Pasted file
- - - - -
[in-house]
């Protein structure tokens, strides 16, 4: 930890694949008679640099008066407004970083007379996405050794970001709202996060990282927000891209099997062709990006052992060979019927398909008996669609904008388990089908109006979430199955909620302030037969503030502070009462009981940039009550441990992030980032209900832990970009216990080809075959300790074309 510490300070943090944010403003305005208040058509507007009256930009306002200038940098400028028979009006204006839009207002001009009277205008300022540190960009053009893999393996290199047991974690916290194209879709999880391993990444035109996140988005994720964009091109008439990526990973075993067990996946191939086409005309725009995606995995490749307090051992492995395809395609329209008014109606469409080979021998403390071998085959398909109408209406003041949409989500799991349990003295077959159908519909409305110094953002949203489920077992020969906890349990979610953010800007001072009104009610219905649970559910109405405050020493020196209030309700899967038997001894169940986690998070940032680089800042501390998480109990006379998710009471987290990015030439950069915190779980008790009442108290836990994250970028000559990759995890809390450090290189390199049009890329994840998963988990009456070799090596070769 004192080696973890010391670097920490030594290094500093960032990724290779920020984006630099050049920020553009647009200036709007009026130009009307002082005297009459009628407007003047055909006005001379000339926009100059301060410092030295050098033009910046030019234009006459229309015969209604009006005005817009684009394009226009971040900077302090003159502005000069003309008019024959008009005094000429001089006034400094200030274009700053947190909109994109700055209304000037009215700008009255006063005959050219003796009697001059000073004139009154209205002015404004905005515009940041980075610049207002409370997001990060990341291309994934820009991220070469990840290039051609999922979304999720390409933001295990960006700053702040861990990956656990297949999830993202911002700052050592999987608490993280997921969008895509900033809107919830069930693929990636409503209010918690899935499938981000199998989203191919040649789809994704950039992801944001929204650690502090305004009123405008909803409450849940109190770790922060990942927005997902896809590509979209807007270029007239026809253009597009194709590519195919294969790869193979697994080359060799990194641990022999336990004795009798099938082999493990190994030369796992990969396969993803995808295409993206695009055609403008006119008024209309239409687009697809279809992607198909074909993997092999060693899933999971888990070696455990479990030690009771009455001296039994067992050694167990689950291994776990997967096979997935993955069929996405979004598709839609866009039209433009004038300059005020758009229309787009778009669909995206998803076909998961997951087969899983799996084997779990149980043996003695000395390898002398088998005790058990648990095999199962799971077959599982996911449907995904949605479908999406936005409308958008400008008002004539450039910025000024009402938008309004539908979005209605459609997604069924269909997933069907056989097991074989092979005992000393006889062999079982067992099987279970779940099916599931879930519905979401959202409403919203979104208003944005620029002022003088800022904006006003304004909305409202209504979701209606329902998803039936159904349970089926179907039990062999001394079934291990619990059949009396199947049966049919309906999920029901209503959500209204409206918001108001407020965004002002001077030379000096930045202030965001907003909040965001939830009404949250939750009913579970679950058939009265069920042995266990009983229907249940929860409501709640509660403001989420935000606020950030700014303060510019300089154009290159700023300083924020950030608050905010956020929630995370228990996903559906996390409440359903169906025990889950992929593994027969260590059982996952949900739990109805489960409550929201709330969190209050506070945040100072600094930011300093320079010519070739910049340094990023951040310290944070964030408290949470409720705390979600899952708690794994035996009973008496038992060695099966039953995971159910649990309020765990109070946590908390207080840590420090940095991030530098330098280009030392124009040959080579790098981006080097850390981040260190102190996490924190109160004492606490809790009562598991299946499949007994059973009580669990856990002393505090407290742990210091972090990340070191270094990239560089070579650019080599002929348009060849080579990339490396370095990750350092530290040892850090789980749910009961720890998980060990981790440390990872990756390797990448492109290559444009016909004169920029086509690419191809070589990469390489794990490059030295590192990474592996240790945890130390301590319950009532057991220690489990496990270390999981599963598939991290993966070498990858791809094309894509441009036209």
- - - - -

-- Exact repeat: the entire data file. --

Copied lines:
[in-house]
């Protein structure tokens, strides 16, 4: 930890694949008679640099008066407004970083007379996405050794970001709202996060990282927000891209099997062709990006052992060979019927398909008996669609904008388990089908109006979430199955909620302030037969503030502070009462009981940039009550441990992030980032209900832990970009216990080809075959300790074309 510490300070943090944010403003305005208040058509507007009256930009306002200038940098400028028979009006204006839009207002001009009277205008300022540190960009053009893999393996290199047991974690916290194209879709999880391993990444035109996140988005994720964009091109008439990526990973075993067990996946191939086409005309725009995606995995490749307090051992492995395809395609329209008014109606469409080979021998403390071998085959398909109408209406003041949409989500799991349990003295077959159908519909409305110094953002949203489920077992020969906890349990979610953010800007001072009104009610219905649970559910109405405050020493020196209030309700899967038997001894169940986690998070940032680089800042501390998480109990006379998710009471987290990015030439950069915190779980008790009442108290836990994250970028000559990759995890809390450090290189390199049009890329994840998963988990009456070799090596070769 004192080696973890010391670097920490030594290094500093960032990724290779920020984006630099050049920020553009647009200036709007009026130009009307002082005297009459009628407007003047055909006005001379000339926009100059301060410092030295050098033009910046030019234009006459229309015969209604009006005005817009684009394009226009971040900077302090003159502005000069003309008019024959008009005094000429001089006034400094200030274009700053947190909109994109700055209304000037009215700008009255006063005959050219003796009697001059000073004139009154209205002015404004905005515009940041980075610049207002409370997001990060990341291309994934820009991220070469990840290039051609999922979304999720390409933001295990960006700053702040861990990956656990297949999830993202911002700052050592999987608490993280997921969008895509900033809107919830069930693929990636409503209010918690899935499938981000199998989203191919040649789809994704950039992801944001929204650690502090305004009123405008909803409450849940109190770790922060990942927005997902896809590509979209807007270029007239026809253009597009194709590519195919294969790869193979697994080359060799990194641990022999336990004795009798099938082999493990190994030369796992990969396969993803995808295409993206695009055609403008006119008024209309239409687009697809279809992607198909074909993997092999060693899933999971888990070696455990479990030690009771009455001296039994067992050694167990689950291994776990997967096979997935993955069929996405979004598709839609866009039209433009004038300059005020758009229309787009778009669909995206998803076909998961997951087969899983799996084997779990149980043996003695000395390898002398088998005790058990648990095999199962799971077959599982996911449907995904949605479908999406936005409308958008400008008002004539450039910025000024009402938008309004539908979005209605459609997604069924269909997933069907056989097991074989092979005992000393006889062999079982067992099987279970779940099916599931879930519905979401959202409403919203979104208003944005620029002022003088800022904006006003304004909305409202209504979701209606329902998803039936159904349970089926179907039990062999001394079934291990619990059949009396199947049966049919309906999920029901209503959500209204409206918001108001407020965004002002001077030379000096930045202030965001907003909040965001939830009404949250939750009913579970679950058939009265069920042995266990009983229907249940929860409501709640509660403001989420935000606020950030700014303060510019300089154009290159700023300083924020950030608050905010956020929630995370228990996903559906996390409440359903169906025990889950992929593994027969260590059982996952949900739990109805489960409550929201709330969190209050506070945040100072600094930011300093320079010519070739910049340094990023951040310290944070964030408290949470409720705390979600899952708690794994035996009973008496038992060695099966039953995971159910649990309020765990109070946590908390207080840590420090940095991030530098330098280009030392124009040959080579790098981006080097850390981040260190102190996490924190109160004492606490809790009562598991299946499949007994059973009580669990856990002393505090407290742990210091972090990340070191270094990239560089070579650019080599002929348009060849080579990339490396370095990750350092530290040892850090789980749910009961720890998980060990981790440390990872990756390797990448492109290559444009016909004169920029086509690419191809070589990469390489794990490059030295590192990474592996240790945890130390301590319950009532057991220690489990496990270390999981599963598939991290993966070498990858791809094309894509441009036209």